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Calmly responding to my questions in between a transatlantic flight Robert Wun seems oddly calm and modest for a man whose footwear creations have recently been sported by one of the most famous women on the planet. Read the rest of this entry »


Lady GaGa introduces the first of her five, to be, fashion films promoting the artistic work behind the videos and shining a spotlight on designers and their in house teams.
Here, GaGa wears a one-off creation by studio Chalayan.

Paris Fashion Week closed on a smokey high as Kate Moss broke every rule in the book by delivering her cellulite driven backside cheeks down a runway in a smoking hot Mongolian jacket fitted head to toe in latex and pvc hotpants. The media went crazy. Like a pack of hyenas catching the scent of fresh blood they flocked to cover the spectacle. Yet GaGa went understated, under covered and under rated as she took to the catwalk for Thierry Mugler.

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Creative director Nicola Formichetti’s new menswear collection demonstrated a darker play between designer and body as veiling and draping both encapsulated and revealed the human form. As observation and curiosity grew it was easy enough to allow the exclusive preview of Lady GaGa’s new song from the unreleased album, Born this way, to over shadow the velocity of talent and heritage tradition Formichetti displayed. The new creative director of Mugler certainly stayed true to Mugler’s keen interest in the human body and demonstrated a beautifully dark array of tailoring and veiling.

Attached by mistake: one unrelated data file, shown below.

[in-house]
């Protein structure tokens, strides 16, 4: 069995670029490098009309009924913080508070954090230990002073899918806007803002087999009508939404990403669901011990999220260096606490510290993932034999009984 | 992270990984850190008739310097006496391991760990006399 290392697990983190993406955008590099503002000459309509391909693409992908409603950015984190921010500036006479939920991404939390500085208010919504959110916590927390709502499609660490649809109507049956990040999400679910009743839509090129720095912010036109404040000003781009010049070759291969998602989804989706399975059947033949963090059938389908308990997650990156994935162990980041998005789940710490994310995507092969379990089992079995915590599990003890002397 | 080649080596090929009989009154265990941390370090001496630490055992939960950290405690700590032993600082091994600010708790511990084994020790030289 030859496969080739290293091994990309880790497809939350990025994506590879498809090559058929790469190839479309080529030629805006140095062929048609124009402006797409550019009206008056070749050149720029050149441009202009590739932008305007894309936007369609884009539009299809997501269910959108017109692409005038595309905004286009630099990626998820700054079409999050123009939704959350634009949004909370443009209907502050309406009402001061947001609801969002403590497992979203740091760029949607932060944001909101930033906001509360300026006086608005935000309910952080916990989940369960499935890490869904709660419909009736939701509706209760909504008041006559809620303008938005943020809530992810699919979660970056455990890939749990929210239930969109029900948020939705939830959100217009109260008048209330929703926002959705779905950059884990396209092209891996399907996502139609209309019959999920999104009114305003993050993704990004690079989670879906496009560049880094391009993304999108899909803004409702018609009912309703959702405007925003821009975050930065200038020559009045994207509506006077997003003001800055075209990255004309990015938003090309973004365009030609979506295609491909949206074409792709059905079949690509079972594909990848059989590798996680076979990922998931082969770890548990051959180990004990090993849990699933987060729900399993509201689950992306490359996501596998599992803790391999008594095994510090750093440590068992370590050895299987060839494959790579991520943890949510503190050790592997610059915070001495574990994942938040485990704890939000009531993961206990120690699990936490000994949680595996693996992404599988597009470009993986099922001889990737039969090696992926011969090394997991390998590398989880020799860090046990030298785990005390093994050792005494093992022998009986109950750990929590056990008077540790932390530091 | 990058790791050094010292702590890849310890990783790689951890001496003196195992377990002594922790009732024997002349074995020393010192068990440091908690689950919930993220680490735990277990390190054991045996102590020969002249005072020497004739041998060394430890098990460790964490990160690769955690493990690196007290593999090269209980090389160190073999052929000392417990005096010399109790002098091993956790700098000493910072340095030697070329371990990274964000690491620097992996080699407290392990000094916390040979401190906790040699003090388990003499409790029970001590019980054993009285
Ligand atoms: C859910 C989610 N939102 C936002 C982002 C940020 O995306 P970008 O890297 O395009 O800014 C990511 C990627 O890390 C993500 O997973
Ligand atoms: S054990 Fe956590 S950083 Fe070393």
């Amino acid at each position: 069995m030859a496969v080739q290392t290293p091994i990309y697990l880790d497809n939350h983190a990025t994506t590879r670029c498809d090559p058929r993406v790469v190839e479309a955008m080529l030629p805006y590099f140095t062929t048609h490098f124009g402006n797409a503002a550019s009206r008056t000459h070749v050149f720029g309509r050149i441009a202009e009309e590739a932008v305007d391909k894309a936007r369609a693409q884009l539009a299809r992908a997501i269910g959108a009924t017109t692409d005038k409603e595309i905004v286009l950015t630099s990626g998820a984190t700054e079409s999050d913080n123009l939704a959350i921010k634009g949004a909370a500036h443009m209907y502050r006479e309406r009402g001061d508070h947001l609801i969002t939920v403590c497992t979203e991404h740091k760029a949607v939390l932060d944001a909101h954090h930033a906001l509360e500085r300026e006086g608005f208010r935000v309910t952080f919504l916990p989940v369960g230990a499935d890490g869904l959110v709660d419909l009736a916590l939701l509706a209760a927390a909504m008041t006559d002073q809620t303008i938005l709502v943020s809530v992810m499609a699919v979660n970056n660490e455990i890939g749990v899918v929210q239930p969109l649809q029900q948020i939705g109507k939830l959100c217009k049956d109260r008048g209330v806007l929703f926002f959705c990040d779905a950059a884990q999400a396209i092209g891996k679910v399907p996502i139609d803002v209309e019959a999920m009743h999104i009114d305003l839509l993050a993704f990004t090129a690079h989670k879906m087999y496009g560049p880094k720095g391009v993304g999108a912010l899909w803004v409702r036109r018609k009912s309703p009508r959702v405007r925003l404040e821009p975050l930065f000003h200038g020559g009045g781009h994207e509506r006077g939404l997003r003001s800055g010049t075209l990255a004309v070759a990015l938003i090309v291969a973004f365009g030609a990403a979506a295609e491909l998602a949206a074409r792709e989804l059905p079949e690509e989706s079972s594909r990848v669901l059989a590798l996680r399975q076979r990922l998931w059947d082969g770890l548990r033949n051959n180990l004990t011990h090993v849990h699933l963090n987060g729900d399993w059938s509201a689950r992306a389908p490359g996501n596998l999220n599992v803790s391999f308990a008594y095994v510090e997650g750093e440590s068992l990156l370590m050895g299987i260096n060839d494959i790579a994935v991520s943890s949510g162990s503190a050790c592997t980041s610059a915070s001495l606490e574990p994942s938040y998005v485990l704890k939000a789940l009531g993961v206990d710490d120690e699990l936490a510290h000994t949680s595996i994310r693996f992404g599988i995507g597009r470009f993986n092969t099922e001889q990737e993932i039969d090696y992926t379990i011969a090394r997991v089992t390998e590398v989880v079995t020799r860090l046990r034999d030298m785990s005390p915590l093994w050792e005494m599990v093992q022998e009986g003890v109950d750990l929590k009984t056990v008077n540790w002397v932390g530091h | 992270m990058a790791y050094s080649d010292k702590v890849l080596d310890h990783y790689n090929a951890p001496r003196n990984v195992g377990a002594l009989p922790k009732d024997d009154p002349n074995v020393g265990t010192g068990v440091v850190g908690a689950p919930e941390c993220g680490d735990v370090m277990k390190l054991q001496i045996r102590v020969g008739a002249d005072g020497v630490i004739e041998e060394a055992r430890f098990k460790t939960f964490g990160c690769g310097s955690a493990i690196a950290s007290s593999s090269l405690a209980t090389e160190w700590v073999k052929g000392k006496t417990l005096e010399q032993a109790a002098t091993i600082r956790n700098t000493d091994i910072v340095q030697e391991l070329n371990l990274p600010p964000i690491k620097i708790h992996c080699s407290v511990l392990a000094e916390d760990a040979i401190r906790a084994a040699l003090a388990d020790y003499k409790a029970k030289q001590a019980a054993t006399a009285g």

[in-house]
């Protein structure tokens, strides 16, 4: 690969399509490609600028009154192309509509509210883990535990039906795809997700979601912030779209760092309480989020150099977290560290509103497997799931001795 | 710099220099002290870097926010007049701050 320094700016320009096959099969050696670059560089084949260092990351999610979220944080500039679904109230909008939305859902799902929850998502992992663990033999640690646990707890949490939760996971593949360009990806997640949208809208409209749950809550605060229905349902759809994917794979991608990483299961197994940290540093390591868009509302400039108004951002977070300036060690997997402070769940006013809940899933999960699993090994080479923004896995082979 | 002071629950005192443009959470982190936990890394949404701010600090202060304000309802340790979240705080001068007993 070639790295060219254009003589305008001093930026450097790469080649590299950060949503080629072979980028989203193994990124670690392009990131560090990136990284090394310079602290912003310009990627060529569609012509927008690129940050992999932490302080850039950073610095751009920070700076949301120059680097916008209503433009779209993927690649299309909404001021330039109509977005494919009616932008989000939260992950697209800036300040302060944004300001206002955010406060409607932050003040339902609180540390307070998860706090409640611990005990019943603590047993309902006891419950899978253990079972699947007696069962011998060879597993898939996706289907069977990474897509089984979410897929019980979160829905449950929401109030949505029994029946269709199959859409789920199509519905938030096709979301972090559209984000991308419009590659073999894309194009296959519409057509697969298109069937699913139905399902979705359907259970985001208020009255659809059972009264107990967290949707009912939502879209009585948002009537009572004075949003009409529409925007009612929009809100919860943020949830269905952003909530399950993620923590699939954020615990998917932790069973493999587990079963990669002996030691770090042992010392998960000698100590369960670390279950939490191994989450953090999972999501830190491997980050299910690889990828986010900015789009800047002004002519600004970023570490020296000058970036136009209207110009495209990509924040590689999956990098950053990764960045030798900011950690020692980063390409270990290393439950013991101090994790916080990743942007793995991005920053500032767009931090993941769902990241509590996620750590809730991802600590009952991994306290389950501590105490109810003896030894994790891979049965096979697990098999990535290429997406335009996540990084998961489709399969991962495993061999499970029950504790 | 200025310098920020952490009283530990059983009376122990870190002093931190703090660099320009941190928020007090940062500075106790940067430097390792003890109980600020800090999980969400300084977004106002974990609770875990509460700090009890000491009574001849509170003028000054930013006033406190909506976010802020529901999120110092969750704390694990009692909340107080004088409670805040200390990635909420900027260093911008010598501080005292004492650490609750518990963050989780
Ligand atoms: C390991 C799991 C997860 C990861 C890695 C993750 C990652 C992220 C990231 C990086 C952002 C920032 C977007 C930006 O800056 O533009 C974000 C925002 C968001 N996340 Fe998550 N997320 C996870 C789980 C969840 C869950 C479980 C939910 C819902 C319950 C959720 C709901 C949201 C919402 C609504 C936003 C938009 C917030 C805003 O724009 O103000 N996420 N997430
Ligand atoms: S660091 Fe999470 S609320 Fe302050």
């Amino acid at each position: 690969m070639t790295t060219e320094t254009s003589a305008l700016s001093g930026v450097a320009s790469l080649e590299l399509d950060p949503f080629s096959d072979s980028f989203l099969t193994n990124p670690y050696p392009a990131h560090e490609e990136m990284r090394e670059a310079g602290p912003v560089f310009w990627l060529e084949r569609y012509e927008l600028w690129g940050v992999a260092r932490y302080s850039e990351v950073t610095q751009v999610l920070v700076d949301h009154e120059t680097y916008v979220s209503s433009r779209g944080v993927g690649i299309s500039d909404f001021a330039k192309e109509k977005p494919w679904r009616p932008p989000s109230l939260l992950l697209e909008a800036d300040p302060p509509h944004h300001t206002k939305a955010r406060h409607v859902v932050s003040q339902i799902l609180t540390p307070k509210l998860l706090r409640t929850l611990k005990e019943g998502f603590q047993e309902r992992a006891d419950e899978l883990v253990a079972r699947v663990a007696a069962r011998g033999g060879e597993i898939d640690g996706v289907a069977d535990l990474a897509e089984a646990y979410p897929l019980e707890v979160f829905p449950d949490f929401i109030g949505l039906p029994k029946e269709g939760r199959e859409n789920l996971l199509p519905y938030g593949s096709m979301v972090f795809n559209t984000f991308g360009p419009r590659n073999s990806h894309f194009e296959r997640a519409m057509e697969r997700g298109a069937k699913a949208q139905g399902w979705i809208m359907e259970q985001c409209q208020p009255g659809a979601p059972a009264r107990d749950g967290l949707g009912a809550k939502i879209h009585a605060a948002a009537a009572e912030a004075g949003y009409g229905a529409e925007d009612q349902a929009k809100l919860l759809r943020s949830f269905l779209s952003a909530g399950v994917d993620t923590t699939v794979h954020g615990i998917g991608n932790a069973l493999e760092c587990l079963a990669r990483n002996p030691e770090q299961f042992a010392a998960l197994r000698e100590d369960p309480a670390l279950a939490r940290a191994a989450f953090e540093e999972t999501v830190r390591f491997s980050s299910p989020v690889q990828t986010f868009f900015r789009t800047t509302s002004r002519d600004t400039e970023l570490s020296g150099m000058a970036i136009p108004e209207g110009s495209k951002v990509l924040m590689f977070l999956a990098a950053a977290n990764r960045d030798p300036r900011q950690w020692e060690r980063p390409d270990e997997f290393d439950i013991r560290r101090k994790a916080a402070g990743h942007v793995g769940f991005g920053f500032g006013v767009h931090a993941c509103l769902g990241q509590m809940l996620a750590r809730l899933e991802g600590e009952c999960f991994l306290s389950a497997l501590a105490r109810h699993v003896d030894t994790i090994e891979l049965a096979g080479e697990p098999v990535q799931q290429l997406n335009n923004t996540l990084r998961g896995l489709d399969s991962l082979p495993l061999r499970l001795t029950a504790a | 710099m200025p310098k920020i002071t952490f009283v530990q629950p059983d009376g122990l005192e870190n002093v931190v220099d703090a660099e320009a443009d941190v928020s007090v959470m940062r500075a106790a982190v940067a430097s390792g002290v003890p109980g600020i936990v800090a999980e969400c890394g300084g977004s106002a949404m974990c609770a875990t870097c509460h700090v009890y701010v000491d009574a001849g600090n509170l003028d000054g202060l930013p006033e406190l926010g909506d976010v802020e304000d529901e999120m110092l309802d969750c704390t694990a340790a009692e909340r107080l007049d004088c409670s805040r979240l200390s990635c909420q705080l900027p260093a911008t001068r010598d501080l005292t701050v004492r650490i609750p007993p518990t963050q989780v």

Sharp angular cuts kept the menswear masculine whilst exaggerated veiling and elbow length latex gloves gave way to an obscure and unconventional silhouette. The face of the A/W ’11 show lay with tattoo decorated male Rick Genest, as his inside-out body art was decorated in a single breasted suit jacket with leather torn jeans and laced black boots. Mirrored panels also lay as under shirts to Mugler’s navy suits creating constant contrast.

Other models showcased an array of traditional tailoring in blossoming oranges and tamed navies partnered with wide, free flowing draped trousers which pinched snug around the ankle to form a thigh loose appearance. High collars that engulfed the neck led way to chiselled jaw lines framed with embroidered pearls  working their way from shoulder to shoulder, again draping elegantly down a backdrop of nude and navy.

Cropped torso jackets also emphasised the male figure as the torso lay bare on show whilst layered shawl collars trailed down into long-sleeved blazers and loose fitted cuffs. With Nicola Formichetti having no previous design experience, instead coming from a solely styling position, the angle to which the designs took were true to that of Mugler himself as body formation was explored through a range of tailored fits and exaggerated head braces.

To accompany the vision of Anatomy of Change the show featured a short fashion film into the vision of fashion and the human body. A genderless undertone shone from the film which was directed by fashion photographer Mariano Vivanco. The film exposed the vision of fashion as a frame-work around a body made up of something more staple and static as Mariano Vivanco expressed fashion as an enhanced branch of the beauty we possess under our very own skin.

photo credit: Jac & Jill

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